Strider smiled and again ignored his question. Bowen scowled. Secrets! Always secrets! And this one about his own hedgerows! He didn't know whether to be angry or worried. But Strider went on before he could sort himself out. "It should not take too many days for you to gain enough proficiency, strength and stamina to use the sword to good effect if needs must, with or without a sparring partner. But do not go looking for battle."

"No, sir," Bowen stammered, his pique fading at the realization that Rangers in the hedgerows meant far worse things beyond. He swallowed. "I won't, you can count on that." And that too was the honest truth. He had nothing of his uncle's yen for trouble in him.

"I know I can. You're as fine a man as I've had the pleasure of knowing, Bowen Rushlight. I will miss you and this farm when we leave."

Bowen ducked his head at the praise. "I would say the same and more for you and your men." It did seem to Bowen that they were Strider's men, subordinate but in every way respectful and loyal. They also seemed to hold great affection and dare he say love for Strider. Bowen had never really seen the like and his unsated curiousity could stand it no longer. "Strider..."

"Speak, Bowen. Let there be no hesitancy between us after all we've been through."

"Well... who are you?"

Strider looked off toward the fields, then back. "I am a Ranger," he finally said.

"That's all? A Ranger? Denlad is a Ranger, Halbarad is a Ranger... but you seem to be sommat different. Sommat higher, if that makes any sense."

Strider's eyes glimmered as if with a wry amusement, but he said nothing. He gathered his sword and shoved it into its scabbard and only then did he speak. "If you will tolerate us for one last meal, we will leave after lunch. That will give us plenty of time to return to Bree before nightfall."

So that was it. He would never know who this strange man really was. A riddle and a knot, that was a Ranger for you, and Strider the tightest, most riddle-y of the lot.

Bowen nodded, but he felt the old mix of misery and relief rising in him. Even though they regularly left him feeling as if he were turned inside out and upside down, he realized from the hollow feeling in his heart that he would miss them terribly. He cleared his throat. "I will tell Owen Estel of you, and of your men. How you saved his life on the day of his birth."

"What, you mean you won't tell him how we invaded your lands and ate our way through your larder?"

Bowen laughed softly. "I'll go easy on those details." He thrust out his hand. "Thank you, Strider. For everything."

Strider shook his hand, then slapped him on the shoulder. "Now for that lunch."

And so they all sat in a jolly group around the table in the house, joined by Flora though Bowen insisted he do all the cooking and serving. The Rangers laughed and teased Bowen over his cooking skills and passed little Owen Estel around, each fussing at the other for taking longer than his turn at holding him, Galadh protesting the loudest of any of them, which seemed to tickle Halbarad no end. Far too soon, the meal was over and the table cleared, the dishes scrubbed by battle-scarred hands and put away in the cupboards according Flora's careful directions - she declared rather tartly that it was all well and good for them to help but she didn't want to have to spend the rest of her days hunting down misplaced bowls. Then as quick as that, it was time for the Rangers to gather their things and mount their horses. Bowen held Owen Estel and Flora stood beside him as they watched them head down the road. Ruddy chased them for a short time, but then turned and trotted back to Bowen, his tail slowly lowering. He flopped at Bowen's feet and laid his head on his paws and let out a quiet whine.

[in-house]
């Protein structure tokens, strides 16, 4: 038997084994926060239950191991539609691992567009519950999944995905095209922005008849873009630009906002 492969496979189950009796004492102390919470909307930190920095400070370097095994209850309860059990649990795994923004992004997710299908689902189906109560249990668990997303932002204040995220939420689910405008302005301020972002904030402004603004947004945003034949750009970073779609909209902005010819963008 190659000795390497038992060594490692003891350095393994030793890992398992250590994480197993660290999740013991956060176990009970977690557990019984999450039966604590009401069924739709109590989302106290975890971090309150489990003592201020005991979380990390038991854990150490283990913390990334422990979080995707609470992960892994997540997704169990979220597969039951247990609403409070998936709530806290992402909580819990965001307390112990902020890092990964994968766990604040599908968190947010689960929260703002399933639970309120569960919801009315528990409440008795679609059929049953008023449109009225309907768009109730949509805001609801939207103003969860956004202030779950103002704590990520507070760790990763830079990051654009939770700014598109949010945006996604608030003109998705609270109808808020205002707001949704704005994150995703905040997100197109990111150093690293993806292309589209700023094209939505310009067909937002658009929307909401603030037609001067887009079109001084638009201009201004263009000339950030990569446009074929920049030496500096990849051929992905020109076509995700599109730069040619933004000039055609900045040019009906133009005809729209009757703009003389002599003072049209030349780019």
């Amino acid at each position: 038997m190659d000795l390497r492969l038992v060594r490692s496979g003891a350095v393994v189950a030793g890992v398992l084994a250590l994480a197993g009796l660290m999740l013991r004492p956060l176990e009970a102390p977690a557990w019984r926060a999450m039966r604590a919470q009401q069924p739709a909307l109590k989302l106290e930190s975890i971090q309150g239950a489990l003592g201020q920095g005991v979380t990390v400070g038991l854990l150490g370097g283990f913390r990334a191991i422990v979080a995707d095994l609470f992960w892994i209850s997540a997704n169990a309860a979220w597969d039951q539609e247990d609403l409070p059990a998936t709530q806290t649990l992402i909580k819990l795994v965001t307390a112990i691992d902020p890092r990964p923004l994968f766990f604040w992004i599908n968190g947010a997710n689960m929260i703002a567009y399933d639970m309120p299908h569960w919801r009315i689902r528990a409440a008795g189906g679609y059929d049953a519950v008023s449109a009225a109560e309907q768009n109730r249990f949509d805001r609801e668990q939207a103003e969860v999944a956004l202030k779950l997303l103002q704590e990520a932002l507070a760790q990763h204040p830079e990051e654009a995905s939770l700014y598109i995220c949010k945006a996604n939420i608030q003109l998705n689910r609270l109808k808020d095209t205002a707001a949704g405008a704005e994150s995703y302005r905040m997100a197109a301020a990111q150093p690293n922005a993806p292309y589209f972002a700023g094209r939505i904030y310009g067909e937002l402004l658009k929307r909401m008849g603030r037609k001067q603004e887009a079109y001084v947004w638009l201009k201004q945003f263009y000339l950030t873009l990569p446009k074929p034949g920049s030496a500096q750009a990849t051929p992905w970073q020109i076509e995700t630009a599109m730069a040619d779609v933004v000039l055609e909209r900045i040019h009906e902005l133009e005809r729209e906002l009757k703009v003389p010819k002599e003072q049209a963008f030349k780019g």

"Aye, Ruddy, I know just how you feel," Bowen said. He cleared his throat noisily. Flora wiped away a tear, and Bowen could stand quietly no longer. "Remember, Strider!" he cried out, "You and your Rangers will always be welcome at Rushlight farm!"

Strider turned and, with a glance toward Halbarad, pulled his sword and held it above his head. Halbarad did the same, and then one by one the others followed suit. Strider kicked at his mount and it reared on its back legs, and so regal he looked, so powerful and noble surrounded by his men with the sun flashing on their bright swords, that Bowen felt he was seeing legends from the mists of time come to life from the old tales and stories to stand right there on his little lane. It was a sight he knew he would remember to his dying day. His throat closing and chin trembling, he lifted his hand toward them, and then they turned as one and galloped around the bend and were gone.

"By wind and by sun, but that's grand," Bowen whispered into the empty silence that fell. He took a deep, shaky breath, feeling for all the world like he'd lost something priceless, never to be seen again. But then the baby in his arms cooed and gurgled and the heaviness eased. He may never see Strider again, but he would tell his son all about how Rangers a'plenty had shown up at his house on the day of his birth and gave him his name and his very life itself.

He bounced Owen Estel a bit as he walked back to the house, remembering his promise to Strider. "It all started, young Owen Estel, when I met a strange man with a stranger name in the Prancing Pony on a rainy day in spring..."

- the end, for now -

- Book Three of the Rushligh Trilogy to follow in the hopefully not too distant future -